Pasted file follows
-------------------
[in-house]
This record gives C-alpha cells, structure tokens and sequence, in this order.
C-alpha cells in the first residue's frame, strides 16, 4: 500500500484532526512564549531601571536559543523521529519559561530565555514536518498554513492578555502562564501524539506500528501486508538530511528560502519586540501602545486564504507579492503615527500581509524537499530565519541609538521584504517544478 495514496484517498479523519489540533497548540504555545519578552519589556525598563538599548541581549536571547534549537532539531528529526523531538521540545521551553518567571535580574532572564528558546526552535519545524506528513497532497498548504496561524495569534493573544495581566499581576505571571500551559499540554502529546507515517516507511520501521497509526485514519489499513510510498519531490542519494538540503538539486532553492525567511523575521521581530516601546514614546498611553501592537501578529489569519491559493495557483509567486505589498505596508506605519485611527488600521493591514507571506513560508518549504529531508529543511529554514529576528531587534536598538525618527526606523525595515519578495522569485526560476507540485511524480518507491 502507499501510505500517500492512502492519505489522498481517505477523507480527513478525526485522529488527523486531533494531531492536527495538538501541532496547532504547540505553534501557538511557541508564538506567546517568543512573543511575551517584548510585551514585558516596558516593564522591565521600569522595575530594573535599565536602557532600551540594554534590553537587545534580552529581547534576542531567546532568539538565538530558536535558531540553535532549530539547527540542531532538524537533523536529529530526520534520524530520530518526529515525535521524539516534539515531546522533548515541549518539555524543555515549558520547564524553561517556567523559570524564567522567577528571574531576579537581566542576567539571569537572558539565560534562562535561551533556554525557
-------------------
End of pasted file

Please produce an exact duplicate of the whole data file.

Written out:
[in-house]
This record gives C-alpha cells, structure tokens and sequence, in this order.
C-alpha cells in the first residue's frame, strides 16, 4: 500500500484532526512564549531601571536559543523521529519559561530565555514536518498554513492578555502562564501524539506500528501486508538530511528560502519586540501602545486564504507579492503615527500581509524537499530565519541609538521584504517544478 495514496484517498479523519489540533497548540504555545519578552519589556525598563538599548541581549536571547534549537532539531528529526523531538521540545521551553518567571535580574532572564528558546526552535519545524506528513497532497498548504496561524495569534493573544495581566499581576505571571500551559499540554502529546507515517516507511520501521497509526485514519489499513510510498519531490542519494538540503538539486532553492525567511523575521521581530516601546514614546498611553501592537501578529489569519491559493495557483509567486505589498505596508506605519485611527488600521493591514507571506513560508518549504529531508529543511529554514529576528531587534536598538525618527526606523525595515519578495522569485526560476507540485511524480518507491 502507499501510505500517500492512502492519505489522498481517505477523507480527513478525526485522529488527523486531533494531531492536527495538538501541532496547532504547540505553534501557538511557541508564538506567546517568543512573543511575551517584548510585551514585558516596558516593564522591565521600569522595575530594573535599565536602557532600551540594554534590553537587545534580552529581547534576542531567546532568539538565538530558536535558531540553535532549530539547527540542531532538524537533523536529529530526520534520524530520530518526529515525535521524539516534539515531546522533548515541549518539555524543555515549558520547564524553561517556567523559570524564567522567577528571574531576579537581566542576567539571569537572558539565560534562562535561551533556554525557